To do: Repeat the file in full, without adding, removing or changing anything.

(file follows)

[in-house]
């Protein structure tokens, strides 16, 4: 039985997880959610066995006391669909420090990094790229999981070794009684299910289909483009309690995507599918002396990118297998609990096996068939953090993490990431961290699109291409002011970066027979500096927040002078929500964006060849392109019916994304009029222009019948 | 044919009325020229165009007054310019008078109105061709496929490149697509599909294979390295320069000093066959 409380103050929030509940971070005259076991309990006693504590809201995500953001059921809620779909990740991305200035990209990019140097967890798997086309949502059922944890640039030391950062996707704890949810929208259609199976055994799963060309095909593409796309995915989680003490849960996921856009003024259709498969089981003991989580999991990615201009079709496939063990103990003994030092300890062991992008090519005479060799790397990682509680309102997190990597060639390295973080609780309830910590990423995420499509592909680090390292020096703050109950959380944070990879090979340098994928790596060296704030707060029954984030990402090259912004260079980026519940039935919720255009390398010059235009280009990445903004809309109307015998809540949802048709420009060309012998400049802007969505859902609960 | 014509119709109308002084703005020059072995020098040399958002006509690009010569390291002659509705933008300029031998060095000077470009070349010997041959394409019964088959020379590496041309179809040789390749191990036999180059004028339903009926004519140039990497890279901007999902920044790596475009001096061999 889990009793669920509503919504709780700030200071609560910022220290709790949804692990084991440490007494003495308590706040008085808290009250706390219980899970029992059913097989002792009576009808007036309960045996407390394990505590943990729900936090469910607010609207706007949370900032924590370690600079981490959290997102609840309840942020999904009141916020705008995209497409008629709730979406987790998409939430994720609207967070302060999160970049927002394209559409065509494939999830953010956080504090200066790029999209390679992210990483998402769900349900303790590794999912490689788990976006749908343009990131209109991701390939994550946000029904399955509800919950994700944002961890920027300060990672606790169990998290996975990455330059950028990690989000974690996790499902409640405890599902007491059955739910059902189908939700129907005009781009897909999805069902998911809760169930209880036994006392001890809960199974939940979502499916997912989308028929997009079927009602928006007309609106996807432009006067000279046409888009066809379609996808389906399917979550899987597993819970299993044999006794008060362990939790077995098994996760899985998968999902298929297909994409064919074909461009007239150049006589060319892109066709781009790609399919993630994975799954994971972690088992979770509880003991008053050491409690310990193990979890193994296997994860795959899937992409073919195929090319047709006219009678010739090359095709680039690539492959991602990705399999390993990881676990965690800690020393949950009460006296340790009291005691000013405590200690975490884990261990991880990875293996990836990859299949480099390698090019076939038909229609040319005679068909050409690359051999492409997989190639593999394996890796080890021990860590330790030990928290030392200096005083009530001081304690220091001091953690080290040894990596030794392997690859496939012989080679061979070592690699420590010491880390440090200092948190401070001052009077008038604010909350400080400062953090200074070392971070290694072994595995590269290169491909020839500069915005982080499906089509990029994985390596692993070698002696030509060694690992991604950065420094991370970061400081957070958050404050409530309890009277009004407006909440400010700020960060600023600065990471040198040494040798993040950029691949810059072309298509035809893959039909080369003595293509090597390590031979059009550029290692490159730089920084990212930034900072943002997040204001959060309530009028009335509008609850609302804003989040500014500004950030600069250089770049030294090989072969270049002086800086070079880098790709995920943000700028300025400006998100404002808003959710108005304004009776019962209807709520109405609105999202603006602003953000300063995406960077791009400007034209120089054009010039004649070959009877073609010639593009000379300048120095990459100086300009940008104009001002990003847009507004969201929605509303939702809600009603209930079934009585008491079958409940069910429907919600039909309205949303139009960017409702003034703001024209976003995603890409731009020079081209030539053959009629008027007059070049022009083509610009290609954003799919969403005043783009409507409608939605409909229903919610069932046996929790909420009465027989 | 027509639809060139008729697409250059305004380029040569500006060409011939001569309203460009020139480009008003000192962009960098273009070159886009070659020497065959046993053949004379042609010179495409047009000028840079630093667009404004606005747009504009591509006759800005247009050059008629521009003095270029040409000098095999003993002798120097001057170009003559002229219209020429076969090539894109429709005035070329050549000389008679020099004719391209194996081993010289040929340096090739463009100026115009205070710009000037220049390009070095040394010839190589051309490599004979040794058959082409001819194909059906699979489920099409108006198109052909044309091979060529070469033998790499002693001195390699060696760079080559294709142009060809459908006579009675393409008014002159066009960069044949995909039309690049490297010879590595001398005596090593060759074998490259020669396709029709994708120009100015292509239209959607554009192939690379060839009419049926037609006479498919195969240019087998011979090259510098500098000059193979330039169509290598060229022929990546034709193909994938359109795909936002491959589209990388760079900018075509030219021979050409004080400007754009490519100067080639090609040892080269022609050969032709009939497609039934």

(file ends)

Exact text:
[in-house]
């Protein structure tokens, strides 16, 4: 039985997880959610066995006391669909420090990094790229999981070794009684299910289909483009309690995507599918002396990118297998609990096996068939953090993490990431961290699109291409002011970066027979500096927040002078929500964006060849392109019916994304009029222009019948 | 044919009325020229165009007054310019008078109105061709496929490149697509599909294979390295320069000093066959 409380103050929030509940971070005259076991309990006693504590809201995500953001059921809620779909990740991305200035990209990019140097967890798997086309949502059922944890640039030391950062996707704890949810929208259609199976055994799963060309095909593409796309995915989680003490849960996921856009003024259709498969089981003991989580999991990615201009079709496939063990103990003994030092300890062991992008090519005479060799790397990682509680309102997190990597060639390295973080609780309830910590990423995420499509592909680090390292020096703050109950959380944070990879090979340098994928790596060296704030707060029954984030990402090259912004260079980026519940039935919720255009390398010059235009280009990445903004809309109307015998809540949802048709420009060309012998400049802007969505859902609960 | 014509119709109308002084703005020059072995020098040399958002006509690009010569390291002659509705933008300029031998060095000077470009070349010997041959394409019964088959020379590496041309179809040789390749191990036999180059004028339903009926004519140039990497890279901007999902920044790596475009001096061999 889990009793669920509503919504709780700030200071609560910022220290709790949804692990084991440490007494003495308590706040008085808290009250706390219980899970029992059913097989002792009576009808007036309960045996407390394990505590943990729900936090469910607010609207706007949370900032924590370690600079981490959290997102609840309840942020999904009141916020705008995209497409008629709730979406987790998409939430994720609207967070302060999160970049927002394209559409065509494939999830953010956080504090200066790029999209390679992210990483998402769900349900303790590794999912490689788990976006749908343009990131209109991701390939994550946000029904399955509800919950994700944002961890920027300060990672606790169990998290996975990455330059950028990690989000974690996790499902409640405890599902007491059955739910059902189908939700129907005009781009897909999805069902998911809760169930209880036994006392001890809960199974939940979502499916997912989308028929997009079927009602928006007309609106996807432009006067000279046409888009066809379609996808389906399917979550899987597993819970299993044999006794008060362990939790077995098994996760899985998968999902298929297909994409064919074909461009007239150049006589060319892109066709781009790609399919993630994975799954994971972690088992979770509880003991008053050491409690310990193990979890193994296997994860795959899937992409073919195929090319047709006219009678010739090359095709680039690539492959991602990705399999390993990881676990965690800690020393949950009460006296340790009291005691000013405590200690975490884990261990991880990875293996990836990859299949480099390698090019076939038909229609040319005679068909050409690359051999492409997989190639593999394996890796080890021990860590330790030990928290030392200096005083009530001081304690220091001091953690080290040894990596030794392997690859496939012989080679061979070592690699420590010491880390440090200092948190401070001052009077008038604010909350400080400062953090200074070392971070290694072994595995590269290169491909020839500069915005982080499906089509990029994985390596692993070698002696030509060694690992991604950065420094991370970061400081957070958050404050409530309890009277009004407006909440400010700020960060600023600065990471040198040494040798993040950029691949810059072309298509035809893959039909080369003595293509090597390590031979059009550029290692490159730089920084990212930034900072943002997040204001959060309530009028009335509008609850609302804003989040500014500004950030600069250089770049030294090989072969270049002086800086070079880098790709995920943000700028300025400006998100404002808003959710108005304004009776019962209807709520109405609105999202603006602003953000300063995406960077791009400007034209120089054009010039004649070959009877073609010639593009000379300048120095990459100086300009940008104009001002990003847009507004969201929605509303939702809600009603209930079934009585008491079958409940069910429907919600039909309205949303139009960017409702003034703001024209976003995603890409731009020079081209030539053959009629008027007059070049022009083509610009290609954003799919969403005043783009409507409608939605409909229903919610069932046996929790909420009465027989 | 027509639809060139008729697409250059305004380029040569500006060409011939001569309203460009020139480009008003000192962009960098273009070159886009070659020497065959046993053949004379042609010179495409047009000028840079630093667009404004606005747009504009591509006759800005247009050059008629521009003095270029040409000098095999003993002798120097001057170009003559002229219209020429076969090539894109429709005035070329050549000389008679020099004719391209194996081993010289040929340096090739463009100026115009205070710009000037220049390009070095040394010839190589051309490599004979040794058959082409001819194909059906699979489920099409108006198109052909044309091979060529070469033998790499002693001195390699060696760079080559294709142009060809459908006579009675393409008014002159066009960069044949995909039309690049490297010879590595001398005596090593060759074998490259020669396709029709994708120009100015292509239209959607554009192939690379060839009419049926037609006479498919195969240019087998011979090259510098500098000059193979330039169509290598060229022929990546034709193909994938359109795909936002491959589209990388760079900018075509030219021979050409004080400007754009490519100067080639090609040892080269022609050969032709009939497609039934």